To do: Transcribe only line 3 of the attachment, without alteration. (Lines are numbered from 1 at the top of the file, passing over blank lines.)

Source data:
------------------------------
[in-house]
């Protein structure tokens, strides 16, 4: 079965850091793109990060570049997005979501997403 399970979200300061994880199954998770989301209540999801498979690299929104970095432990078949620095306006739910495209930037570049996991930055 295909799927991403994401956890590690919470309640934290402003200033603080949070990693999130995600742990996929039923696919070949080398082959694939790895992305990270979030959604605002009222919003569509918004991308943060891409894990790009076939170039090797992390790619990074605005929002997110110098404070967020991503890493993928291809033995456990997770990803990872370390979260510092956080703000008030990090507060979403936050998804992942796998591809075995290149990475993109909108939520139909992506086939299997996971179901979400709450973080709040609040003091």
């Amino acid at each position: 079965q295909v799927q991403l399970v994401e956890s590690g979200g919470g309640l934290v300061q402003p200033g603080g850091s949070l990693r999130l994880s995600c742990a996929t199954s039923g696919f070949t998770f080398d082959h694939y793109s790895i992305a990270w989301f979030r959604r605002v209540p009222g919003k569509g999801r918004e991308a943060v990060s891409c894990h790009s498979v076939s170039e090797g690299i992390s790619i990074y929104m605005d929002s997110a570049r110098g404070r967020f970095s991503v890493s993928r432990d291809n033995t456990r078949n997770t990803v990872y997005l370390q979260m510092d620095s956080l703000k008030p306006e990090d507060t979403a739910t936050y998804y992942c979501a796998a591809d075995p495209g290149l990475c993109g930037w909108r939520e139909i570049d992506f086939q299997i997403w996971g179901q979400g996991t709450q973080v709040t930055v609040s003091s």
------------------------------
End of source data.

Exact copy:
């Amino acid at each position: 079965q295909v799927q991403l399970v994401e956890s590690g979200g919470g309640l934290v300061q402003p200033g603080g850091s949070l990693r999130l994880s995600c742990a996929t199954s039923g696919f070949t998770f080398d082959h694939y793109s790895i992305a990270w989301f979030r959604r605002v209540p009222g919003k569509g999801r918004e991308a943060v990060s891409c894990h790009s498979v076939s170039e090797g690299i992390s790619i990074y929104m605005d929002s997110a570049r110098g404070r967020f970095s991503v890493s993928r432990d291809n033995t456990r078949n997770t990803v990872y997005l370390q979260m510092d620095s956080l703000k008030p306006e990090d507060t979403a739910t936050y998804y992942c979501a796998a591809d075995p495209g290149l990475c993109g930037w909108r939520e139909i570049d992506f086939q299997i997403w996971g179901q979400g996991t709450q973080v709040t930055v609040s003091s």